I’ve been at an event on foreign affairs called the Mount Stewart Conversations, co-hosted by BBC Northern Ireland and the National Trust. Before my departure for Belfast, I mentioned that I was going to the province to the much “misunderestimated” Jemima Goldsmith, the producer, and writer of this parish. I didn’t drop either the name of the house or the fact that Castlereagh, a former foreign secretary, used to live there, and that the desk that the Congress of Vienna was signed on is in the house, as I assumed in my snooty way that Ms Goldsmith wouldn’t have heard of either. “Oh, we used to have a house in Northern Ireland, Mount Stewart,” she said, when I said I was going there. “It used to belong to Mum.” That told me.

Anyway, it was a wonderful weekend, full of foreign policy and academic rock stars too numerous to mention. Plus, at the Stormont Hotel, the staff served porridge with double cream and Bushmills whiskey for breakfast; and the gardens at Mount Stewart were stupendous. A top performer was Jonathan Powell, Tony Blair’s former chief of staff, who runs his own conflict resolution charity. Powell negotiated the Good Friday Agreement and also has a very natty line in weekend casual wear. Jeremy Corbyn has said he wants a minister for peace, as well as party unity. Surely “Curly” Powell – a prince of peace if ever there was one – must be shoo-in for this gig.

PS: I was told that Derry/Londonderry is now known as “Stroke City”. I imagined stricken residents all being rushed to Casualty, before I worked it out.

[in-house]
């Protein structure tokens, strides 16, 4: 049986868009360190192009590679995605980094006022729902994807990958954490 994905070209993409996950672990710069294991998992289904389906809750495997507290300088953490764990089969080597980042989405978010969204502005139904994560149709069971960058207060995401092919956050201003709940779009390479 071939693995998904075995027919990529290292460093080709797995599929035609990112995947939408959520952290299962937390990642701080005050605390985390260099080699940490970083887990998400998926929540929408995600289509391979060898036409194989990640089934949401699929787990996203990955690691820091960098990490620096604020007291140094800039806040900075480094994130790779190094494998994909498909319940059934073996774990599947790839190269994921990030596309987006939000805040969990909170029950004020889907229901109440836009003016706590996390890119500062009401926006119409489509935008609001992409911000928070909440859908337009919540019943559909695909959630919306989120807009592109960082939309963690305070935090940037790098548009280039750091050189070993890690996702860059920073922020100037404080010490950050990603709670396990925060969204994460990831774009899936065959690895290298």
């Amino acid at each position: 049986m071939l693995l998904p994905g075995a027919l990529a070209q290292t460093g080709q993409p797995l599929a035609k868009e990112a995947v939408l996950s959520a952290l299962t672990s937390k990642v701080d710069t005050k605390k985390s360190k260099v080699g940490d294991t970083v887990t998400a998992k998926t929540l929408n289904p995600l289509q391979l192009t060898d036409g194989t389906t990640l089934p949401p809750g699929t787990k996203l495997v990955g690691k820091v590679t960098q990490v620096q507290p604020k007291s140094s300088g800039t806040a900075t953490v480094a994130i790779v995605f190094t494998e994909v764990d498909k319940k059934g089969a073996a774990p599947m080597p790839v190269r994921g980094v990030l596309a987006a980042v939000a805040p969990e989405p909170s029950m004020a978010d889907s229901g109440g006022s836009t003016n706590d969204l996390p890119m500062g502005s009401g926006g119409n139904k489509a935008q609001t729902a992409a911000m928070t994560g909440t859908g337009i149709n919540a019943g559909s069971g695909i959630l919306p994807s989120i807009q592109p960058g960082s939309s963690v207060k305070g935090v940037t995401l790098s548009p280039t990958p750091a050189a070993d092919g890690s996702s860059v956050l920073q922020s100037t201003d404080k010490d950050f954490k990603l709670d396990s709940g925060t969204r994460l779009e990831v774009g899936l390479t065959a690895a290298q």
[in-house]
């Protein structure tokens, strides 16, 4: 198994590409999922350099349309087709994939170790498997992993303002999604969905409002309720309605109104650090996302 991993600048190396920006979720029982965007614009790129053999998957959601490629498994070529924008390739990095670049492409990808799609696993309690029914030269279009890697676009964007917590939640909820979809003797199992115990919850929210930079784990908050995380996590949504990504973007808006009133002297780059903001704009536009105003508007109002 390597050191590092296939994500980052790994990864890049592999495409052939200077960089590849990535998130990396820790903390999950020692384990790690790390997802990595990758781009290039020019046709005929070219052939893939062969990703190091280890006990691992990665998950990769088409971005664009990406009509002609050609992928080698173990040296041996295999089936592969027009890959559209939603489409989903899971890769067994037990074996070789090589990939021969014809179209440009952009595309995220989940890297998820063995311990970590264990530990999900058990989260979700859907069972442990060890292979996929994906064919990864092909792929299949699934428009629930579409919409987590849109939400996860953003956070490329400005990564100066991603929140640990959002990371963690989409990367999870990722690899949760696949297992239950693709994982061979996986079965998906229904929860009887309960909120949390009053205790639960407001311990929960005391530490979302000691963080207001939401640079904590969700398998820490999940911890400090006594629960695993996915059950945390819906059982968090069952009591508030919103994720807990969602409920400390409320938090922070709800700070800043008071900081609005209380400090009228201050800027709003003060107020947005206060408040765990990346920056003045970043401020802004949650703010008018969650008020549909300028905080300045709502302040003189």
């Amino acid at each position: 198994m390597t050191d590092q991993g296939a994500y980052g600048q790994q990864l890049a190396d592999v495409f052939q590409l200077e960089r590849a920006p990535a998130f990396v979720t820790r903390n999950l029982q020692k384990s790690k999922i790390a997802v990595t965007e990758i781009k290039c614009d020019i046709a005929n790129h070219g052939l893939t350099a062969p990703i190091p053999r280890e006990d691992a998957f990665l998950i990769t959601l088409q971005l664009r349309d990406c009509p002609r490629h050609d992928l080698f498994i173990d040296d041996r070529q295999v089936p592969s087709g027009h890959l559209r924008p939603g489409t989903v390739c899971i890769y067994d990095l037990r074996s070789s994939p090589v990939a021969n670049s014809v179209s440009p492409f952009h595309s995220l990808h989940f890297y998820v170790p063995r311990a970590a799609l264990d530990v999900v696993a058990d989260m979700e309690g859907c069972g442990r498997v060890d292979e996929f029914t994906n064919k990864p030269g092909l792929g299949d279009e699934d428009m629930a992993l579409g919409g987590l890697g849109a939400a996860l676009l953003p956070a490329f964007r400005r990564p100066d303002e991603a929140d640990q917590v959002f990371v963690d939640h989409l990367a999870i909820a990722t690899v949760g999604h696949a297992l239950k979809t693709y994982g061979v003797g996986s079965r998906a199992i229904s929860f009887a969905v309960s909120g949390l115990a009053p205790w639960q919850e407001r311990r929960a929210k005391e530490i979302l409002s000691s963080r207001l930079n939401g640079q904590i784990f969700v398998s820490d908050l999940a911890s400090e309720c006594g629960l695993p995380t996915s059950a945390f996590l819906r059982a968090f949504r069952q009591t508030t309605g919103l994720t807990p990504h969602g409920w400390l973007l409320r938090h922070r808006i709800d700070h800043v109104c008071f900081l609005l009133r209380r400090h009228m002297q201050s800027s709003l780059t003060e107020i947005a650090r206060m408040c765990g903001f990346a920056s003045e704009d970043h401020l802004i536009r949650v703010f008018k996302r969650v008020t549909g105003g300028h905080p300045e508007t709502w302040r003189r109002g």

On board with Balls

Isn’t Ed Balls bliss? From originating Twitter’s Ed Balls Day to becoming Strictly Come Dancing’s Ed Balls, he is adding hugely to the gaiety of the nation. I did the ITV show The Agenda with Tom Bradby this week, and as a fellow guest Balls was a non-stop stream of campery, charleston steps, Strictly gossip and girly questions about whether he should have a spray tan (no!), or Botox under his armpits to staunch the sweat (also no! If you block the armpits, it will only appear somewhere else!).

He is clever, fluent, kind, built like a s*** outhouse, and nice. I don’t care that his waltz looked as if his partner, Katya, was trying to move a double-doored Sub-Zero American fridge across a shiny floor. After Strictly I’d like to see him start a new party for all the socially liberal, fiscally conservative, pro-European millions of us who have been disenfranchised by Brexit and the Corbynisation of the Labour Party. In fact, I said this on air. If he doesn’t organise it, I will, and he sort of promised to be on board!

 

A shot in the dark

I was trying to think of something that would irritate New Statesman readers to end with. How about this: my husband is shooting every weekend between now and 2017. This weekend we are in Drynachan, the seat of Clan Campbell and the Thanes of Cawdor. I have been fielding calls from our host, a type-A American financier, about the transportation of shotguns on BA flights to Inverness – even though I don’t shoot and can’t stand the sport.

I was overheard droning on by Adrian Tinniswood, the author of the fashionable history of country houses The Long Weekend. He told me that the 11th Duke of Bedford kept four cars and eight chauffeurs to ferry revellers to his pile at Woburn. Guests were picked up in town by a chauffeur, accompanied by footmen. Luggage went in another car, also escorted by footmen, as it was not done to travel with your suitcase.

It’s beyond Downton! I must remember to tell mine host how real toffs do it. He might send a plane just for the guns.

Rachel Johnson is a columnist for the Mail on Sunday

This article first appeared in the 29 September 2016 issue of the New Statesman, May’s new Tories